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Against Cell-Phone Radiation
Although findings on emissions are inconclusive, consumer watchdog is trying to persuade phone makers to put warning labels on the devices
Student Delia Yindeephol, 17, spends about six hours every day on her cell phone, and her mobile-phone bills run up to more than $400 each month.
She is one of about three million mobile-phone owners who the Consumers Association of Singapore (Case) wants to see better protected from the possible risk of cancer caused by cell-phone radiation.
The consumer-rights group is trying to persuade the authorities to make mobile-phone makers mount a warning on their devices stating the phone's Specific Absorption Rates (SAR).
Despite warnings that the radiation emitted by these phones can cause brain tumours and pose other health hazards, there has been no conclusive evidence so far that they do.
At the same time, no government or health organisation has yet given cell phones a definitive clean bill of health.
At a press conference yesterday, Case president Teo Ho Pin said: 'Case's message to consumers is that it's better to be safe than sorry. Inconsistent findings do not mean there isn't a link.'
Three in four Singaporeans own a mobile phone. Among young people, eight in 10 carry the gadget.
In Britain and the United States, the authorities have made it mandatory for phone makers to reveal SAR information. But the Infocomm Development Authority and the Ministry of Health, which make sure that SAR levels here are safe, are hesitant about following suit.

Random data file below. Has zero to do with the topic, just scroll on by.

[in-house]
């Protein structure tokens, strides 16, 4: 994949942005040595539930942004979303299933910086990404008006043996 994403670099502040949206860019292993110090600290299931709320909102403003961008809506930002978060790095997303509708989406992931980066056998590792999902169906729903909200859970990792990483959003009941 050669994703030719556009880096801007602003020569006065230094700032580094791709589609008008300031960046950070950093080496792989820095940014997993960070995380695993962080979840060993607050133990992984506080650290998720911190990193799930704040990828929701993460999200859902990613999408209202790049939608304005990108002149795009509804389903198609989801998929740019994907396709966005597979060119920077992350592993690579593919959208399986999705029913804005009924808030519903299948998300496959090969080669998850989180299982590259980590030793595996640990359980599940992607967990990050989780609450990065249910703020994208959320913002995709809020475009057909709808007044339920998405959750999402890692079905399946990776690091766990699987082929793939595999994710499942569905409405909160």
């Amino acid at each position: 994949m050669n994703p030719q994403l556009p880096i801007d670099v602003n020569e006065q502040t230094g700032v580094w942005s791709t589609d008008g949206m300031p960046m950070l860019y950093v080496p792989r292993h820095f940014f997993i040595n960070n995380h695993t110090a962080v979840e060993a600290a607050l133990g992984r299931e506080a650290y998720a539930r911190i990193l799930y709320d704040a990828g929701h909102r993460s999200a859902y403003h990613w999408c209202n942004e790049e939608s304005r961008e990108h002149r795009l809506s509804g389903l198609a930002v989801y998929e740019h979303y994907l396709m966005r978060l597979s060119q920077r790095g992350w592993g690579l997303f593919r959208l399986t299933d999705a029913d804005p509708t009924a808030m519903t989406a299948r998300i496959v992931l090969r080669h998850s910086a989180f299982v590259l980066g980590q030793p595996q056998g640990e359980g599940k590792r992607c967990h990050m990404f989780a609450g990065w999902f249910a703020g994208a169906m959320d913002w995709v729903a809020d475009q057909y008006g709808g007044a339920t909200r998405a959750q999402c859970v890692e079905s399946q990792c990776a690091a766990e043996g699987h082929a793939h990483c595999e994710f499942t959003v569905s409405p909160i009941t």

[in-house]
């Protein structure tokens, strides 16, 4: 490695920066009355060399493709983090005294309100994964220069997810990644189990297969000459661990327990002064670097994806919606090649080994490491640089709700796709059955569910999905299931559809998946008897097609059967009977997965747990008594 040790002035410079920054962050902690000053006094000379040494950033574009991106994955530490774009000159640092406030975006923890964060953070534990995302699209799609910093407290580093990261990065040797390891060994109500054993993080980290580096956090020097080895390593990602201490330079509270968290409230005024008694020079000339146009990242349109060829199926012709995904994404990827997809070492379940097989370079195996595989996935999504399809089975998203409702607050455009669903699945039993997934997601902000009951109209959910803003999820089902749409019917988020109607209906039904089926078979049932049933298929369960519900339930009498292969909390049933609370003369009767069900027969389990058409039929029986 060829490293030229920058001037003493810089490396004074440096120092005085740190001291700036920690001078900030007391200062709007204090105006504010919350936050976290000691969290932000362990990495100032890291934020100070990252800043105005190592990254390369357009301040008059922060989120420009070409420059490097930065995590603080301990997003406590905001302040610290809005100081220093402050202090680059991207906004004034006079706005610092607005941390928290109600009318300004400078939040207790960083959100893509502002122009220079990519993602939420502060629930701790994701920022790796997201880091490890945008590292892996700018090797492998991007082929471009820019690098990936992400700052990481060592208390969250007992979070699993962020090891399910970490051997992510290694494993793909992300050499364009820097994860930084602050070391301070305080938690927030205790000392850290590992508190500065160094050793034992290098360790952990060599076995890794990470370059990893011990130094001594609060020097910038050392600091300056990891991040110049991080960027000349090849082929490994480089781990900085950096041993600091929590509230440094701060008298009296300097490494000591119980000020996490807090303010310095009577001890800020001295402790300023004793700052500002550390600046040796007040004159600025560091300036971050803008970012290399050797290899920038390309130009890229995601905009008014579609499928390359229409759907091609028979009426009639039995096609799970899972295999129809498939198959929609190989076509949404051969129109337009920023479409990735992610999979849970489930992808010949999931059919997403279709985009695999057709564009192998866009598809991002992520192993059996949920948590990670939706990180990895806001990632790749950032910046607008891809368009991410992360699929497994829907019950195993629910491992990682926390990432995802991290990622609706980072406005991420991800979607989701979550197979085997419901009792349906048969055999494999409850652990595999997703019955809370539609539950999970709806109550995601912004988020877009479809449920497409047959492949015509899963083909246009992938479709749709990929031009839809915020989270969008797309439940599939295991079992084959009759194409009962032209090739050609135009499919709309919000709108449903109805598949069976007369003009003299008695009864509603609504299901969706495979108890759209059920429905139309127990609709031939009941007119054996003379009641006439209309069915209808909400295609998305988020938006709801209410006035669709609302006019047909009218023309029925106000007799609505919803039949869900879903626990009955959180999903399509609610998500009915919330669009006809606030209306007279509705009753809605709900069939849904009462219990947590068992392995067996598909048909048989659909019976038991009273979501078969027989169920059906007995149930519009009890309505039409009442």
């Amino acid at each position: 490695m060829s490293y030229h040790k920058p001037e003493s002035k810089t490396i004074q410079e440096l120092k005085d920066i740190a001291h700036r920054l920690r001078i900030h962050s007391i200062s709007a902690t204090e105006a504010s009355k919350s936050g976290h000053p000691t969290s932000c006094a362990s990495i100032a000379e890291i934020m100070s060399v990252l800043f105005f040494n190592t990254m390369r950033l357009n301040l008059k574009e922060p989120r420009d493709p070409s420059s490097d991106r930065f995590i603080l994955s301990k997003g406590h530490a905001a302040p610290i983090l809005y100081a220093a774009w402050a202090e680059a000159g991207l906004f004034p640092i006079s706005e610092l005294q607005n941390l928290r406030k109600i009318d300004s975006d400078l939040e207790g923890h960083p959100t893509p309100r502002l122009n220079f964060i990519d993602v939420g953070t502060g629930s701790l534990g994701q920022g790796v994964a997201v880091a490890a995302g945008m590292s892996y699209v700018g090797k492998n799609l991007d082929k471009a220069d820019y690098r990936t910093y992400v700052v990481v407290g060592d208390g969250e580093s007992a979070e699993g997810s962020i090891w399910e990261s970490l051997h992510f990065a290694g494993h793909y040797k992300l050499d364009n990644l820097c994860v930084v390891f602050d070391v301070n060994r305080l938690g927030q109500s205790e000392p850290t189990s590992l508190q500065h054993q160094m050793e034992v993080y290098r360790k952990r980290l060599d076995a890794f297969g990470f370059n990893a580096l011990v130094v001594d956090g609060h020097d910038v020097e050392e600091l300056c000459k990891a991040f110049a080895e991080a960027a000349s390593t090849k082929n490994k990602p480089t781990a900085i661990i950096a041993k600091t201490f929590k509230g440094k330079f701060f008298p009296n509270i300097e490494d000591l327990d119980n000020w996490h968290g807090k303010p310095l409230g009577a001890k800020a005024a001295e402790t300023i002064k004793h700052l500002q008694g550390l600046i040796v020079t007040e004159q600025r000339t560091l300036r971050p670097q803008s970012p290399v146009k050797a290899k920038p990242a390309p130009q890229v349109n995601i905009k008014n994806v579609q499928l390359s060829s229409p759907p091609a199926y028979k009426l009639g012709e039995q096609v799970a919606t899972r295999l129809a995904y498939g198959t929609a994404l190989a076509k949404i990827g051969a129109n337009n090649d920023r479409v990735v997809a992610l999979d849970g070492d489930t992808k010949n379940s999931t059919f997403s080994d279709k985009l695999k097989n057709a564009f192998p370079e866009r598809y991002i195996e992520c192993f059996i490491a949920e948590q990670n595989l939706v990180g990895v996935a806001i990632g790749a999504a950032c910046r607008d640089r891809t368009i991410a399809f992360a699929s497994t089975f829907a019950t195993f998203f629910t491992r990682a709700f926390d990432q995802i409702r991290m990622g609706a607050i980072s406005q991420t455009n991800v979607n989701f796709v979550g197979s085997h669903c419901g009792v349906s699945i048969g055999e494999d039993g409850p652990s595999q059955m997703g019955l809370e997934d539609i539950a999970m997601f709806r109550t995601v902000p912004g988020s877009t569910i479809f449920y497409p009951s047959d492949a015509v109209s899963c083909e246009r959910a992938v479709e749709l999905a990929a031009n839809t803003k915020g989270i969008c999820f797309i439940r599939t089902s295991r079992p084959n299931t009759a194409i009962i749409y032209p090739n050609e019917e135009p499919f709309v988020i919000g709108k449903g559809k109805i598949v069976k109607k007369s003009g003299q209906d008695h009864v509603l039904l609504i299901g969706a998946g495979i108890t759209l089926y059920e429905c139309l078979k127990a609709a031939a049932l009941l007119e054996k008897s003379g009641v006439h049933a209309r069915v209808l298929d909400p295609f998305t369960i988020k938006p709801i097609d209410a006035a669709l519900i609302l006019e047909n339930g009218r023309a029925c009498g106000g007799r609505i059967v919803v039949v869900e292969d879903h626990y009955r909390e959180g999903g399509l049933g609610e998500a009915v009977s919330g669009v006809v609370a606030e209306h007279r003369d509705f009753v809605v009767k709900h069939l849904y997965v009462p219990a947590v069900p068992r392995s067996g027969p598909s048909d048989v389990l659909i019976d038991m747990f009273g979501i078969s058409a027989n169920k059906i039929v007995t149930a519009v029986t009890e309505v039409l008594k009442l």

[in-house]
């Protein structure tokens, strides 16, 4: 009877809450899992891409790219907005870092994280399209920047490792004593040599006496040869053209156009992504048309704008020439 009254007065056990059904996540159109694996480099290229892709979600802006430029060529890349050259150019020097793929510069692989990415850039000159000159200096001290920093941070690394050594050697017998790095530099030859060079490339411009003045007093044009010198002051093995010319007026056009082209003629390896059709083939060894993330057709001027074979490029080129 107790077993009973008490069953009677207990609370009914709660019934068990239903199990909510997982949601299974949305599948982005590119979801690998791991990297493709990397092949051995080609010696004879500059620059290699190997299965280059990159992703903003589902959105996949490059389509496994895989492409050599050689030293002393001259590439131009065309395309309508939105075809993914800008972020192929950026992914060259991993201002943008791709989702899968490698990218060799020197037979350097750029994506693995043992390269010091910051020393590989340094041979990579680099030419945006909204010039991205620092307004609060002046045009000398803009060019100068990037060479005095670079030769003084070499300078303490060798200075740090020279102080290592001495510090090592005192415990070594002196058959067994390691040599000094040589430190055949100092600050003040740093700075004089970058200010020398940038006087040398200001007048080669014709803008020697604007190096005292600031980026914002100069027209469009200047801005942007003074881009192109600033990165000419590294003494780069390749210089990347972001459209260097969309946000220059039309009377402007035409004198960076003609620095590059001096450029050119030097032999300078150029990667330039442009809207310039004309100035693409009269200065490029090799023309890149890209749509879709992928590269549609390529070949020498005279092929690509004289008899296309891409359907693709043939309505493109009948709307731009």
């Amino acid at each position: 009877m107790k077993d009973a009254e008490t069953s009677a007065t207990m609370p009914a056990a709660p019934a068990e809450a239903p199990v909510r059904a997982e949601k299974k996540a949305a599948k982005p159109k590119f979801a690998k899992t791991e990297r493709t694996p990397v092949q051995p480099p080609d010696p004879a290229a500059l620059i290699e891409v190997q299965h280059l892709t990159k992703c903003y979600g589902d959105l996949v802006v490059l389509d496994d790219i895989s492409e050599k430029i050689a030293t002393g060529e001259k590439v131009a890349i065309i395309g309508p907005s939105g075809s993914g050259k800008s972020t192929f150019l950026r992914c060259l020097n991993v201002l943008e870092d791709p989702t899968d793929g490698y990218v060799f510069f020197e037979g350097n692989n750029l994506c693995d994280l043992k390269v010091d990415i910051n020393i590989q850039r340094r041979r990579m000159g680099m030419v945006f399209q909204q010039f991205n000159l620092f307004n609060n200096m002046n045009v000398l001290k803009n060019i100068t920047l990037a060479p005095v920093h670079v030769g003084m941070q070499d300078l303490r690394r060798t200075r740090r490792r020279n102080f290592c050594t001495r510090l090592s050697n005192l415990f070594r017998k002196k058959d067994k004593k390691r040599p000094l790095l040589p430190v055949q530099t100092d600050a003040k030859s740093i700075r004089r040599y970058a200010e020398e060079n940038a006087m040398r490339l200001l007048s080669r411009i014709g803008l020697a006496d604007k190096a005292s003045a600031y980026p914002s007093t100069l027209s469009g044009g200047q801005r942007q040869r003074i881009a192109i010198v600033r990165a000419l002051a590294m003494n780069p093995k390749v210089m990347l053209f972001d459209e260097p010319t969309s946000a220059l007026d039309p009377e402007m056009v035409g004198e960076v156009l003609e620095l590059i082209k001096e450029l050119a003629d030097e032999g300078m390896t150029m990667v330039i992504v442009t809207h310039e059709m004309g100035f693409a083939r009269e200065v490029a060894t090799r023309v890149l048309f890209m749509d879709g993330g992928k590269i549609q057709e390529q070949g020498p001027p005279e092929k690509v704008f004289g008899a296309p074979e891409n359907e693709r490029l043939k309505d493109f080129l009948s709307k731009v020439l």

In a joint statement, the two bodies said: 'IDA has not mandated the publication of SAR information because the values issued by handset manufacturers are not comparable.
'This is due to the different methods of conducting SAR tests. The publication of SAR information on its own is not meaningful unless it is presented in the context of national radiation safety standards.'
But Case wants the government bodies to rethink its stance. Its manager for goods' investigation, Mr Gary Tan, said: 'The tests are inconclusive, but they should serve as a red flag to the authorities that consumers could be affected adversely.'
Major cell-phone makers, such as Nokia, Motorola and Philips, have said that they are willing to publicise SAR information provided a common testing method is agreed on.
Meanwhile, Case's immediate task may be to convince users that excessive talking on cell phones should be avoided.
But Delia has no plans to cut down on using her mobile phone, unless studies prove the health hazards of using cell phones.